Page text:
Child development was broken down into four theories. These theories focused on intellectual and cognitive development as well as social development and moral judgment development. Theoretical models can be applied to children’s literature by different kinds of books. Children in the younger ages enjoy books like Dr. Seuss the cat in the hat or The Bernstein bears books that focus on things like right from wrong and education. Children learn from these kinds of books at a young age and the books can be related to their lives. As children get older books become more meaningful and become something they can relate to. Harry Potter and the Sorcerer’s Stone is the book I chose, because I felt like it was well known and something children could connect to and enjoy. The story of Harry Potter can be related to by many children. The trials the he faces as a boy living with his aunt and uncle in the “non-magic” world can be understood by some who have encountered the same things. He was unappreciated, bullied, made fun of, and treated unfairly just because he was unliked. On his eleventh birthday he finds out that he is actually a wizard and there is a school for kids just like him. His parents, who were killed when he was a baby, were also magic people, and he was excited to be able to learn about them. At the school, Hogwarts, he is befriended by two people who truly become his best friends and family, and he is finally happy to know there are people who care about him. I think this book can be related to Piaget’s Cognitive Theory of Development. Piaget’s cognitive theory of development was outlined into four periods of intelligent development. The sensorimotor period, the preoperational period, the period of concrete operations, and period of formal operations. The period of formal operations hits right at the age group that the Harry Potter series was intended for. This period occurs between the ages of eleven and fifteen when young people begin to use...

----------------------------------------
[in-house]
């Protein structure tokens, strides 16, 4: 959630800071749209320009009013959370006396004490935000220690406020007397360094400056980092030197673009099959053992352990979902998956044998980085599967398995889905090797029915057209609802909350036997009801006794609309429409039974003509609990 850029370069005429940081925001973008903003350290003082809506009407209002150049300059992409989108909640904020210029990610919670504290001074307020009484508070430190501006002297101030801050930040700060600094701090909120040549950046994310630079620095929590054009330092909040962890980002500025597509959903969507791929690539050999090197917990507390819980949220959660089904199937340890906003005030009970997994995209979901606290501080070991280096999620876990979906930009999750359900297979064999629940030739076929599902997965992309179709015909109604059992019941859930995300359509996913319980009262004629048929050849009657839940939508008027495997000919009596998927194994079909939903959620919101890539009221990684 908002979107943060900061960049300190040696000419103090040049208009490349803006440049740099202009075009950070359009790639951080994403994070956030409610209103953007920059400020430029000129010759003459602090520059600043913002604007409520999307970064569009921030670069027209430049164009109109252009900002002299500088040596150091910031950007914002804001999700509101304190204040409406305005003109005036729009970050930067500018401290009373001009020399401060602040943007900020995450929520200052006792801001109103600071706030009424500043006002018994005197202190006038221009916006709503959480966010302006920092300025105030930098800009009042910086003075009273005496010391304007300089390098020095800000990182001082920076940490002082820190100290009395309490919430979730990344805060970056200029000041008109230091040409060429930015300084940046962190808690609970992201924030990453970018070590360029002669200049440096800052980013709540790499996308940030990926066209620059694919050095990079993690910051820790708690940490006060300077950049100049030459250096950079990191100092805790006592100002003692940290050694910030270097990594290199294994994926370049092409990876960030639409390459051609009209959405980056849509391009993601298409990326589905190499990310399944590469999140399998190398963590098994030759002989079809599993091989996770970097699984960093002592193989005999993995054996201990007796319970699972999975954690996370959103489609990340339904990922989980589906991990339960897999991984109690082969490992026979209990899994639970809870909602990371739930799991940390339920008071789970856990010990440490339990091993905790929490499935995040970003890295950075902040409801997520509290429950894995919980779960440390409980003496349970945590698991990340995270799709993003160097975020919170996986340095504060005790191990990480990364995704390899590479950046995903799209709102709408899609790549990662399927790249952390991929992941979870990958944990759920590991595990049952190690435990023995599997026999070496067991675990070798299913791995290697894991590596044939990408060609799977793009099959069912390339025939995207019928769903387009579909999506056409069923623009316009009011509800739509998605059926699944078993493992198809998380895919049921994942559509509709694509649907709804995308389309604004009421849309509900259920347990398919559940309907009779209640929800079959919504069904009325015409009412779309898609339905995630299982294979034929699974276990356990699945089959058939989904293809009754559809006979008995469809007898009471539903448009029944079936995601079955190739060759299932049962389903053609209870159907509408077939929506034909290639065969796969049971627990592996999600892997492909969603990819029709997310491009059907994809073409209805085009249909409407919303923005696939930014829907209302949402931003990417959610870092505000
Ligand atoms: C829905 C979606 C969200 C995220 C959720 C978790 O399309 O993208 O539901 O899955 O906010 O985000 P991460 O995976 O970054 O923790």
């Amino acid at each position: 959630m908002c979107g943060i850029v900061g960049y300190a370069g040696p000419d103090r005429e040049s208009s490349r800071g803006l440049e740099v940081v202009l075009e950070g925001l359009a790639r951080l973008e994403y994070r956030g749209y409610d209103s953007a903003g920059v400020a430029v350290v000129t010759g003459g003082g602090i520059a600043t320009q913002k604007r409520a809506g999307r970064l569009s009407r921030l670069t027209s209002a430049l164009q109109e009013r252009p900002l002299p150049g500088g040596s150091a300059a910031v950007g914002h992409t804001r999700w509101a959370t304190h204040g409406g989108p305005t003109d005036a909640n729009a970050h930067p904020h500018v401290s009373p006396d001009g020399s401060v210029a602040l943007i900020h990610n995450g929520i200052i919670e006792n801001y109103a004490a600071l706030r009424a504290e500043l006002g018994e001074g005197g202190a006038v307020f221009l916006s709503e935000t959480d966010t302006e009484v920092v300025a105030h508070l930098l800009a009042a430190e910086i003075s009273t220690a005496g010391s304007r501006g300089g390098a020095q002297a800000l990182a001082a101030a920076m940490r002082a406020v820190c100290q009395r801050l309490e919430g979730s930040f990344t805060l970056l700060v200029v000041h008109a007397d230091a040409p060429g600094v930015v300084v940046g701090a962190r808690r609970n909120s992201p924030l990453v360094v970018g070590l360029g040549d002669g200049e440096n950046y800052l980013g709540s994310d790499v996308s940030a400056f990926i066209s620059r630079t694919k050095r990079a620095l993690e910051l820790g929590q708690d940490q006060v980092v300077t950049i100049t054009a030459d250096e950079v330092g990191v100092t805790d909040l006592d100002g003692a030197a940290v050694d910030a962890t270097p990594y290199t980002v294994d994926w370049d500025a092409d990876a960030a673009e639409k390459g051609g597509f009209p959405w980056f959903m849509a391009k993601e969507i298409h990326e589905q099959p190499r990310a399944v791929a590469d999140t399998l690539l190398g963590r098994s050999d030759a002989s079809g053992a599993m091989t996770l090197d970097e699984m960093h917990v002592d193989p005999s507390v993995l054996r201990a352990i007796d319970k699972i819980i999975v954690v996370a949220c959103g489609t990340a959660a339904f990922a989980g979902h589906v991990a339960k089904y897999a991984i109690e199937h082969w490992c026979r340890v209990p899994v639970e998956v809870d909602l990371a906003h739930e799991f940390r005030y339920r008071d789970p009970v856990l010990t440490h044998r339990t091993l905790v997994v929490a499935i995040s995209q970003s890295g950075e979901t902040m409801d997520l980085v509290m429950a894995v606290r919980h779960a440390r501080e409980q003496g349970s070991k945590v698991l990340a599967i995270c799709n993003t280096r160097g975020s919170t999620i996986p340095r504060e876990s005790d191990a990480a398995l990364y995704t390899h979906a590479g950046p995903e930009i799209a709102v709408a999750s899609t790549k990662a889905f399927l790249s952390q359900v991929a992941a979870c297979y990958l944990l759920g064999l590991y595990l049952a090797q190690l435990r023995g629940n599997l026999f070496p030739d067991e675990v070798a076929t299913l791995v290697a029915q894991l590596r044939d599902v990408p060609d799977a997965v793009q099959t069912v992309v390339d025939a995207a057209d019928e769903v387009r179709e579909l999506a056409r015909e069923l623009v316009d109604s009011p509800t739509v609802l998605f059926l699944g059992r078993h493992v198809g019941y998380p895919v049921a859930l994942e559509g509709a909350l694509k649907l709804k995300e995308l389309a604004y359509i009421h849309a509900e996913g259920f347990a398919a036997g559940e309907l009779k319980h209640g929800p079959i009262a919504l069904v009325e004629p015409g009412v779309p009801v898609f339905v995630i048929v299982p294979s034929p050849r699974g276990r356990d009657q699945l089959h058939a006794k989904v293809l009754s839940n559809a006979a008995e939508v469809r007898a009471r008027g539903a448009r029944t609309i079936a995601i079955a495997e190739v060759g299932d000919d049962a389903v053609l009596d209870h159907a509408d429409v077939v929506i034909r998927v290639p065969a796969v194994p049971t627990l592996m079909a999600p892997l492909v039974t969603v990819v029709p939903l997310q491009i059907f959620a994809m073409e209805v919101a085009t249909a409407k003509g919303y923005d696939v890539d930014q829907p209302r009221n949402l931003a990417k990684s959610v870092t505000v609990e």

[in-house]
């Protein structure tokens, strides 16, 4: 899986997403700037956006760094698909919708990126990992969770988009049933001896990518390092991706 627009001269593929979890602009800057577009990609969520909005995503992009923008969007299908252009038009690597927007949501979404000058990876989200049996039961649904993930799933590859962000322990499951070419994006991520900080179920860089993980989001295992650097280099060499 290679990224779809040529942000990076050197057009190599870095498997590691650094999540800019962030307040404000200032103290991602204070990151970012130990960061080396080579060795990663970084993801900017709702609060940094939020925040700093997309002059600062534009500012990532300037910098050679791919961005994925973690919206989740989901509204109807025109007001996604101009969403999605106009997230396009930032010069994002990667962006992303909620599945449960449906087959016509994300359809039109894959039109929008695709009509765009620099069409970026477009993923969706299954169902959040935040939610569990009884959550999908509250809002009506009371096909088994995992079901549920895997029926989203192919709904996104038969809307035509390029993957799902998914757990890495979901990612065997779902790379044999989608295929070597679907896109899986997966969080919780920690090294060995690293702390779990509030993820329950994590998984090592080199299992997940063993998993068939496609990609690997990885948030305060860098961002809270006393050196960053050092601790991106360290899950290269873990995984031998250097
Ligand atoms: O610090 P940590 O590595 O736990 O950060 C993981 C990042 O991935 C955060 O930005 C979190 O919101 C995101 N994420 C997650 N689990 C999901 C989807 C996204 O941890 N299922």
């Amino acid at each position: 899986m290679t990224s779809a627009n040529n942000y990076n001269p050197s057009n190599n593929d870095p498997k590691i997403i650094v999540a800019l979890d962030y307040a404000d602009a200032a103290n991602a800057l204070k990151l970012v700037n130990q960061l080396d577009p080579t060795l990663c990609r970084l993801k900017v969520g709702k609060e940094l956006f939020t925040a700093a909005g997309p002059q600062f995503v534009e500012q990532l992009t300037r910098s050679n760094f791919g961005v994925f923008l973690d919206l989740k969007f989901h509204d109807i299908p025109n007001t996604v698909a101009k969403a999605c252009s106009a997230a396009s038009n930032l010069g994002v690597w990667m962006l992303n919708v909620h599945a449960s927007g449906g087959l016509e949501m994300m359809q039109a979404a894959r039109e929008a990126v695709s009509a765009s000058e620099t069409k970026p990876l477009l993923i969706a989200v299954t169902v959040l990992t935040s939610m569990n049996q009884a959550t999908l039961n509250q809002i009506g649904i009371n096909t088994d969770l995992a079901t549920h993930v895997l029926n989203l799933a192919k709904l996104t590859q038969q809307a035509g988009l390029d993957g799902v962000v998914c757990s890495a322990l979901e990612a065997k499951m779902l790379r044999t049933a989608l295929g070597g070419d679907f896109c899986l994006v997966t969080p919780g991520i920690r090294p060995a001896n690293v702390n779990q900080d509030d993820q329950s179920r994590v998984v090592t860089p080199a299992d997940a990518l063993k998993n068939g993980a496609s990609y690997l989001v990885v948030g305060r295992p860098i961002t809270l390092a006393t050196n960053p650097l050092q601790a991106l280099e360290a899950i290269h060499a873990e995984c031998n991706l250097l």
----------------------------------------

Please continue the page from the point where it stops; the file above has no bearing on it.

References: Russell D.L. (2008) Pearson education, Ch. 2: The Study of Childhood: pg. 1 The Discover of Childhood.
Russell D.L. (2008) Pearson education, Ch. 3: The Study of Literature; para. 20 Literary Criticism
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